Heckled By ParrotsBlue Sky WritingRebecca K. O'Connor

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Storytelling

No Cable for Us - by trekkyandy on Flickr Courtesy of Creative Commons Licensing

No Cable for Us - by trekkyandy on Flickr Courtesy of Creative Commons Licensing

“Come here,” he said, “I want to show you something.”

I put down the book I was reading, a book about dragons that were telepathically connected to their handlers, and I stood up to follow him. I had two favorite worlds; one of them spun from small type and imagination, the other a place of individual wonders narrated by my grandfather. I was always willing to trade one for the other.

I couldn’t always count on my grandfather’s world being less fictional than fantasy novels, however. After all, it turned out there really weren’t crabs that lived in the snow and charcoal didn’t actually grow on trees. None of this really mattered to me though, lines blurred and there was just as much magic in the symmetrical chambers of a paper wasp’s nest or a faint line of geese sounding impossibly near, heralding the way north.

“She’s up there,” he said. He pointed. The rickety rooftop antennae that normally funneled transmissions to the television below had collected a falcon. “She’s a peregrine.” He said this like she was a Cadillac, more expensive, attractive, better built than any other bird he had ever shown me. “And she’s a falconer’s bird.”

I don’t know how he recognized this after inspecting her, why he understood anklets and bells, why he also knew someone hunted ducks with her. He didn’t know any falconers. It may have been that he had just read A True Story of Friendship and Espionage by Robert Lindsey, about Christopher Boyce, the falconer who sold classified information to the Soviet Union and was convicted of spying. Boyce was local and his story captivated. Or perhaps it was 1980, Boyce fresh in my grandfather’s mind, having now escaped from Lompoc and proving that the meticulous mind of a falconer was also practical for orchestrating successful bank robberies. Seventeen of them to be exact. I can’t be sure, because my grandfather never told me about Boyce. His storyteller’s sensibilities kept him from spinning tales that were impossible to believe, even if they were true.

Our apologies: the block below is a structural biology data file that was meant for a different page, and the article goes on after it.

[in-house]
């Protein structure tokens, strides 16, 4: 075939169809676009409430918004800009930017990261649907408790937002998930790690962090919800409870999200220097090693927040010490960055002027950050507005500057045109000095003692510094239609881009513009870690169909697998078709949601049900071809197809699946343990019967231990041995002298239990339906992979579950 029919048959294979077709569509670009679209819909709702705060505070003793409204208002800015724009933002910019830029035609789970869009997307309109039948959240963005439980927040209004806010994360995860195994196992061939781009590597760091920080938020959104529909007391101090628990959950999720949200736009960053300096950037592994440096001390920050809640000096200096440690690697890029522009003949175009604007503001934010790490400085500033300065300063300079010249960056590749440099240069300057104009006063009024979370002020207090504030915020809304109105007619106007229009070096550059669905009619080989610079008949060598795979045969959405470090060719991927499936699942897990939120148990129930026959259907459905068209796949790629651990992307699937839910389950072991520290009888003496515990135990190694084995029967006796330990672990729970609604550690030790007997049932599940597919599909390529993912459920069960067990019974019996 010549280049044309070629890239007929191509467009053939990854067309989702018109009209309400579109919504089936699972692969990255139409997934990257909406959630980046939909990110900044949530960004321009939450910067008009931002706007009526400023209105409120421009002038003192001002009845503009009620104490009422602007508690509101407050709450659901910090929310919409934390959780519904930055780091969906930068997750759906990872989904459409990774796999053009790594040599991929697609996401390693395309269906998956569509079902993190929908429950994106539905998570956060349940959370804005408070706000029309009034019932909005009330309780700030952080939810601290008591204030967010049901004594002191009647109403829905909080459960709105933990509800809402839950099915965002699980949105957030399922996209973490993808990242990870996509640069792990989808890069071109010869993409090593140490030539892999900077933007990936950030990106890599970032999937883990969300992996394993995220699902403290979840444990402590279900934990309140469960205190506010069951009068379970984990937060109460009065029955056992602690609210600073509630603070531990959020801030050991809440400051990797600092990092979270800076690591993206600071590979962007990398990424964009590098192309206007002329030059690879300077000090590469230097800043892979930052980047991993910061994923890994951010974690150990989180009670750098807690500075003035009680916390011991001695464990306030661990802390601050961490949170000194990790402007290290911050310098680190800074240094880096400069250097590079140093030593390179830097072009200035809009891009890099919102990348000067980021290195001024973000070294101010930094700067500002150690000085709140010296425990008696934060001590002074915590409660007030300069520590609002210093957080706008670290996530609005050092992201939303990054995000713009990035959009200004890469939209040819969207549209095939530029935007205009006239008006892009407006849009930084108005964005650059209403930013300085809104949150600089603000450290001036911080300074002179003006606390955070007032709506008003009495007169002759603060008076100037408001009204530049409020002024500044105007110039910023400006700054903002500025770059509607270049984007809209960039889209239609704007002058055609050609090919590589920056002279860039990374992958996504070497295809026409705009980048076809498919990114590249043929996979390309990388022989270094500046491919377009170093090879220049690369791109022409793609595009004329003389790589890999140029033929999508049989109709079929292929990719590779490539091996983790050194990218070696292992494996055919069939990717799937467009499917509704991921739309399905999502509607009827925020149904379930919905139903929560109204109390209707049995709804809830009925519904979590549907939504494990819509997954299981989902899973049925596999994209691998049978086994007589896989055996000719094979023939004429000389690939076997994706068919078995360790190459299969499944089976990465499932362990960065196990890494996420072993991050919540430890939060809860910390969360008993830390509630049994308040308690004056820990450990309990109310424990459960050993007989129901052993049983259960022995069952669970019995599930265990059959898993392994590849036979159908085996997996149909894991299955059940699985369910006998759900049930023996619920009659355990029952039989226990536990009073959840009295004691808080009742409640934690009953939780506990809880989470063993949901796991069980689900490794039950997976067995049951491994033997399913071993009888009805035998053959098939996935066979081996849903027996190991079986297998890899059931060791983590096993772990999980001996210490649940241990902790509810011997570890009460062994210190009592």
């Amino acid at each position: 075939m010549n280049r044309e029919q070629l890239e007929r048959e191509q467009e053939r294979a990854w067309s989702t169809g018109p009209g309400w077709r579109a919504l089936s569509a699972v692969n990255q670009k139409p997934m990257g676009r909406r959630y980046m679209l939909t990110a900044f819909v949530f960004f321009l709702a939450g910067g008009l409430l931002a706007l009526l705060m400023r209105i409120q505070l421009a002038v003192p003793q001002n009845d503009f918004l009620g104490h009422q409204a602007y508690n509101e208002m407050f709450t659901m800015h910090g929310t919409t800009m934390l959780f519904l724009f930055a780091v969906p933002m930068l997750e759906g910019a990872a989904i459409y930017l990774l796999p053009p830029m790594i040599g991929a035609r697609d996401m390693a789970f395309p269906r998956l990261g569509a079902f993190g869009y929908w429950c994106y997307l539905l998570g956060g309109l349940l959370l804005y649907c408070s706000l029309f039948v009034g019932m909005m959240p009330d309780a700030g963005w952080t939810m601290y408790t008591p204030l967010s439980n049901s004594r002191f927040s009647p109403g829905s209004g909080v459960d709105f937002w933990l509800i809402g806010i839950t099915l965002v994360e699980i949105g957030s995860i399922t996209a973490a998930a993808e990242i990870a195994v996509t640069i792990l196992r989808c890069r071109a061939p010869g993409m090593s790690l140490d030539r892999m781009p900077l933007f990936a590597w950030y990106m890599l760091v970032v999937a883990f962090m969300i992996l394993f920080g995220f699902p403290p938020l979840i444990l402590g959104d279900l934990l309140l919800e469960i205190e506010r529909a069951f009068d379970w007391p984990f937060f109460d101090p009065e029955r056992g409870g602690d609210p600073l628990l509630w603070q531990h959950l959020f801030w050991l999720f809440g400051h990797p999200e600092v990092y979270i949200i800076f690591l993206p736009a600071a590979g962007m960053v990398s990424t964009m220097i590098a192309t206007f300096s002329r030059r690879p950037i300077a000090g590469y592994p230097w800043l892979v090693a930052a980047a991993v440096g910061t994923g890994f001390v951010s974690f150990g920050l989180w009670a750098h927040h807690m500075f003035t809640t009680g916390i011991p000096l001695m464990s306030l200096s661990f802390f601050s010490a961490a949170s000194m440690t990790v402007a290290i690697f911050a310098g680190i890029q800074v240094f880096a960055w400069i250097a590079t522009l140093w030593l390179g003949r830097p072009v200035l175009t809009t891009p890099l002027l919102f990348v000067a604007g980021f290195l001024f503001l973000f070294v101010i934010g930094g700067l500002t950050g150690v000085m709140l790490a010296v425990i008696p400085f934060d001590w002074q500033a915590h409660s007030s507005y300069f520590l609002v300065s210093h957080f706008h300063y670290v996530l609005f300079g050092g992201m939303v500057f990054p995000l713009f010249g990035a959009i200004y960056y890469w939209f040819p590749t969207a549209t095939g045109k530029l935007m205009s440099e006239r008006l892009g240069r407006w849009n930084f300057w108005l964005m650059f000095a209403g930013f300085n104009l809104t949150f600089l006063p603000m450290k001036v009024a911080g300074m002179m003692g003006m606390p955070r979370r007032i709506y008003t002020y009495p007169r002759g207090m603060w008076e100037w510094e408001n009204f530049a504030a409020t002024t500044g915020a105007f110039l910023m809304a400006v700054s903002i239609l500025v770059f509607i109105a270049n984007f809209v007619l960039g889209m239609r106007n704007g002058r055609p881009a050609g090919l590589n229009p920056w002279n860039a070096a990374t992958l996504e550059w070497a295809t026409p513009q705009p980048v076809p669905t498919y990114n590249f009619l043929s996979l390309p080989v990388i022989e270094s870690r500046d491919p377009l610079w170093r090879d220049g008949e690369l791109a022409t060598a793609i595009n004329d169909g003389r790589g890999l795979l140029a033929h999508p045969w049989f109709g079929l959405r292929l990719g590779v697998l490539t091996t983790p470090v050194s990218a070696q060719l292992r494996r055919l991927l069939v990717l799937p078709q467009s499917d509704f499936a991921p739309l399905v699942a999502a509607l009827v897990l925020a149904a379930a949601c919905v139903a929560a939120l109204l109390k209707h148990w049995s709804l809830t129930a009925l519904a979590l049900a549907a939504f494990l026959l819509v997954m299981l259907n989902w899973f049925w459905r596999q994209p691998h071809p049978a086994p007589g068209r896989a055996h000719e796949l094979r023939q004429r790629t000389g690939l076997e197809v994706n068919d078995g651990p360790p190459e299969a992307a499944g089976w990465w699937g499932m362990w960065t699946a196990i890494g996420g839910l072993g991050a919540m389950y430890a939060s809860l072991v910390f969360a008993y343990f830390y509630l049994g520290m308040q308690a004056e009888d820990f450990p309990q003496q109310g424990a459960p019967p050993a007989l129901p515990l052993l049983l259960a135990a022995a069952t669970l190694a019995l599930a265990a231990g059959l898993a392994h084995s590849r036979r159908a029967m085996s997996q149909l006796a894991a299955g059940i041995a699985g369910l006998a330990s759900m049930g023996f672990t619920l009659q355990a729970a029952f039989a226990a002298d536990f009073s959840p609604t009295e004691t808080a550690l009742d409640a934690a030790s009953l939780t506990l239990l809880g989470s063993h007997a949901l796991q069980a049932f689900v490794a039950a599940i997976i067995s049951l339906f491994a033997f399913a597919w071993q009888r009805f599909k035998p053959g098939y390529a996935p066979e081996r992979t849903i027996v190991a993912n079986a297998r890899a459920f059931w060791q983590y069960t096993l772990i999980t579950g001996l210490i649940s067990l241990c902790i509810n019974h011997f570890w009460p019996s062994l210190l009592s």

Instead, my grandfather told me about this bird’s falconer, how he lived, where he would hunt. He described how they worked together and the care he had to take to keep her flying and returning. He knew for a fact that she was just stopping over, on her way back to him. I believed every word.

I think there are stories that once heard, forever remain a whisper in your ear. They are always true in their own way. It doesn’t make a difference if they’re fiction.

You don’t recognize their power when you first hear them. I went back to my book after the falcon flew away. My grandfather returned to his saw, slicing pine, dovetailing wood pieces into the whole of whatever he was working on. Neither of us knowing he had shown me a fork in the road, given me a falcon to chase and that I would never be able to resist.

12 Comments

  1. Isaac says: